17 February 2015

American Sniping Redux

The Academy Awards are announced this weekend, with Clint Eastwood's controversial biopic  American Sniper a front-runner in several categories as the most popular film of all the nominees. Meanwhile, the troubled veteran who killed Chris Kyle and one other man at a purportedly therapeutic firing range has just gone on trial for murder. It's time for another round of American Sniping, and with that thought in mind the Albany Times Union directs readers to an anti-Sniper article published late last month on the websites of Reason magazine and the Future of Freedom Foundation. These are libertarian sites, the FFF being specifically anti-interventionist on the Ron Paul model. Sheldon Richman, the author, is a FFF vice-president. He takes toward the film what might be described, with apologies to Eastwood, as an unforgiving attitude, but his main beef is with Chris Kyle himself. In Richman's view Kyle is no hero because Americans were the aggressors in Iraq and Iraqis had every right to resist them. That's the sort of attitude that gets Ron Paul's followers accused of hating America, but Richman spins the argument to accuse conservatives of betraying their principles:

Kyle was a hero because he eagerly and expertly killed whomever the government told him to kill? Conservatives, supposed advocates of limited government, sure have an odd notion of heroism.

Richman's rhetoric is stridently naive, but it exposes a possibly important difference between conservatives and libertarians. While Richman was riffing on a Fox News commentator who praised Kyle for killing whomever the government told him to, conservatives in general are more likely to think of the nation, rather than the government, being at war. That's why they're so quick to brand both leftists and libertarians as traitors when those groups question a government's decision to wage war. On  one level, Richman simply dismisses the notion of the nation being at war because the nation, as he notes, was neither attacked nor threatened by Saddam Hussein. As a "war of choice," the invasion of Iraq was an act of the government rather than the nation. Libertarians seem to approach the subject of war from a critical remove that conservatives (or Republicans) can't or won't attain. The typical Republican seems to have decided early that "the Arabs" or "Islam" attacked the nation in September 2011, and still has difficulty imagining that a known enemy like Saddam, who was an Arab after all, could have had nothing to do with it. They may share the Zionist perspective that sees the Arab/Muslim world as a wilderness that needs to be civilized. So thinking, they would not recognize an Iraqi sniper as "the resistance," as Richman does, but as a "savage" native, as Kyle did. Savagery has no right of resistance from that perspective. A libertarian may just as readily assume that Arabs are savages, but he respects their right to be left alone by outsiders -- by armies if not by salesmen. Libertarians and Republicans may seem equally paranoid about infringements on their liberties by their own governments, but Republican paranoia seems more expansive. It doesn't end at the nation's borders. They seem not to feel safe so long as "tyranny" exists anywhere on Earth, while libertarians outgrew whatever such fears they had when the Cold War ended. The difference may boil down to libertarians, perhaps ironically, being more self-limiting in their ambition than Republican conservatives, and less ironically, not identifying their own ambitions with the national interest, or the nation itself, as much as Republicans do. Their individualism makes libertarians an obstruction to social progress in domestic politics,yet makes them at least a potential force for common sense in foreign policy.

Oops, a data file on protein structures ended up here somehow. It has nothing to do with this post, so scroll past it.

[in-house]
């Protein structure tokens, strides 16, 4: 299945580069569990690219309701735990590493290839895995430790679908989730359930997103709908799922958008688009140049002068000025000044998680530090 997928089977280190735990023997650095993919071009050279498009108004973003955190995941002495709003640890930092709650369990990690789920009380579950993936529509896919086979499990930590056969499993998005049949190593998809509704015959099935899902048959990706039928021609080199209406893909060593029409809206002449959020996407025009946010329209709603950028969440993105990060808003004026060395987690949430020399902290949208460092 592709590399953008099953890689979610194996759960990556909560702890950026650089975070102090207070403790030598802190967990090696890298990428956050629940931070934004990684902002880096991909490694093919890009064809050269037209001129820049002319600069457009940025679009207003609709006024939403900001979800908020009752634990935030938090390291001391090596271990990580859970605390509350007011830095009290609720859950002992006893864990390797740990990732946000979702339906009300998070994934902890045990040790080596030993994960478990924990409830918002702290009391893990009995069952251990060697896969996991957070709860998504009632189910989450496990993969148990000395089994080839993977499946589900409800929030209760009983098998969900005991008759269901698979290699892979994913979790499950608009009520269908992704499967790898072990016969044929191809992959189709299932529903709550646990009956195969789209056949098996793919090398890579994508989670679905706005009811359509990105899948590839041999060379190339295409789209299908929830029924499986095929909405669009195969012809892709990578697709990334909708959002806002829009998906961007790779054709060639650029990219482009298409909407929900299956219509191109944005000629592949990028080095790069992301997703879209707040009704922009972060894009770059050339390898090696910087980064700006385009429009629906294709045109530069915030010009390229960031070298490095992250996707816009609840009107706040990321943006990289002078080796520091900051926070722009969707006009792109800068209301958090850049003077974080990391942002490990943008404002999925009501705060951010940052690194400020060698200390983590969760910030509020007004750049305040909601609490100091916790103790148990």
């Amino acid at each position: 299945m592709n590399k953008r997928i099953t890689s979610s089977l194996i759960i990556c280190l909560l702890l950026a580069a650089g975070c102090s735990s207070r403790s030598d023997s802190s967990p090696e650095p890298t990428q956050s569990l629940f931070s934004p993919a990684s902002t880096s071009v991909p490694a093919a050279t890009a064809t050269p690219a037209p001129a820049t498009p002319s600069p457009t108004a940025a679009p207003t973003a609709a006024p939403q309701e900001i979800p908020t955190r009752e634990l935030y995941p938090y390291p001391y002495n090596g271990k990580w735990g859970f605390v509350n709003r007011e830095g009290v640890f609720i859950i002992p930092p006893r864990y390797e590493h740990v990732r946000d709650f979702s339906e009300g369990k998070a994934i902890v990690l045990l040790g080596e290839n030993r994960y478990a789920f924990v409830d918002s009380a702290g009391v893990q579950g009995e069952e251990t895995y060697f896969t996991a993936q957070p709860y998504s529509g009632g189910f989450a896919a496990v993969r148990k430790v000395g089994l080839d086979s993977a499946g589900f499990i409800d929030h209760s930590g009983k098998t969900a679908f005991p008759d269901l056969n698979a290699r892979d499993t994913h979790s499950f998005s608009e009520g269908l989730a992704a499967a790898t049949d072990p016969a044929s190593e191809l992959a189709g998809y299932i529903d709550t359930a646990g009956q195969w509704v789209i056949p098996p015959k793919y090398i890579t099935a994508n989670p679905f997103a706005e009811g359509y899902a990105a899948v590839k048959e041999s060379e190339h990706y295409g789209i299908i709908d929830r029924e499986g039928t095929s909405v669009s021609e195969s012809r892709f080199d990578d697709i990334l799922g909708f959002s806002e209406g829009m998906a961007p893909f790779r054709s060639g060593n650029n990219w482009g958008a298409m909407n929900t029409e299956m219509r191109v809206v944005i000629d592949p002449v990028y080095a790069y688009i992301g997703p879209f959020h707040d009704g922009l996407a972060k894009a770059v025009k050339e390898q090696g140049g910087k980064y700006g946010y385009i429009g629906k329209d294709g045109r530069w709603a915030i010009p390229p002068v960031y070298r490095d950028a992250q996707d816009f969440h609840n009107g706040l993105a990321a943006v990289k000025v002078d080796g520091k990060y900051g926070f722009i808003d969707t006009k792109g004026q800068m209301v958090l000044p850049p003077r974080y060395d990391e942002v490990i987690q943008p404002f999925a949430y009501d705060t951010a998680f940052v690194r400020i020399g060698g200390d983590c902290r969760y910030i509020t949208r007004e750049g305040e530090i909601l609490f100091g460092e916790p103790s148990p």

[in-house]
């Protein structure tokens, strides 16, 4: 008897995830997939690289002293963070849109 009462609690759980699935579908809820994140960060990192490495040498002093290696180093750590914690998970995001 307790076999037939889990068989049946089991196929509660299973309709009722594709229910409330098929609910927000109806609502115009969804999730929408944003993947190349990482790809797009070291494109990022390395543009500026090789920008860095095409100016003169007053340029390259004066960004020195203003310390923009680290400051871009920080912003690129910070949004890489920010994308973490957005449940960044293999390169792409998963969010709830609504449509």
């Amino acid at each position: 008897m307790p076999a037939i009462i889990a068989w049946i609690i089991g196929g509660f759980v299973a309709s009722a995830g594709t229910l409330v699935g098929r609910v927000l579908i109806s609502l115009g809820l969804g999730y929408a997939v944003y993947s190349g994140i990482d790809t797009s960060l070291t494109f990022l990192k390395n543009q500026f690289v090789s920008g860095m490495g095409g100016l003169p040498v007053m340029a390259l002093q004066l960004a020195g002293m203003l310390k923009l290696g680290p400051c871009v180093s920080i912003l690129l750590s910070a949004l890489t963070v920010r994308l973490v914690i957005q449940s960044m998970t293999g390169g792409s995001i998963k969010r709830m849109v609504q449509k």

Some Republicans might argue that libertarian individualism undermines national solidarity in other ways. It might be argued that however debatable the invasion of Iraq may have been, an American soldier is still a hero if he prevents his buddies from being killed. I suspect that Eastwood, who opposed the invasion, and earlier made heroes of the Japanese resisting our invasion of Iwo Jima, thinks this way, and producer-star Bradley Cooper may think that way as well. Richman rejects such arguments explicitly. Invaders, in his view, can never plead self-defense when they kill the resistance. His attitude probably puts him at an extreme even among libertarians, since he says in effect that American soldiers in Iraq deserved to die, but that's not exactly inconsistent with libertarians' respect for property above all, while Republicans seem to share the older feeling that the enemy or the savage has no property rights that civilized people are bound to respect. One way or another, libertarians are welcome voices in the American Sniper debate and the larger debate over the "War on Terror," since they prove that these debates, at least, can't be reduced to the usual left-right, Democrat-Republican polarities. If Sniper keeps such debates going, it may do more service in the long run than Chris Kyle himself did.

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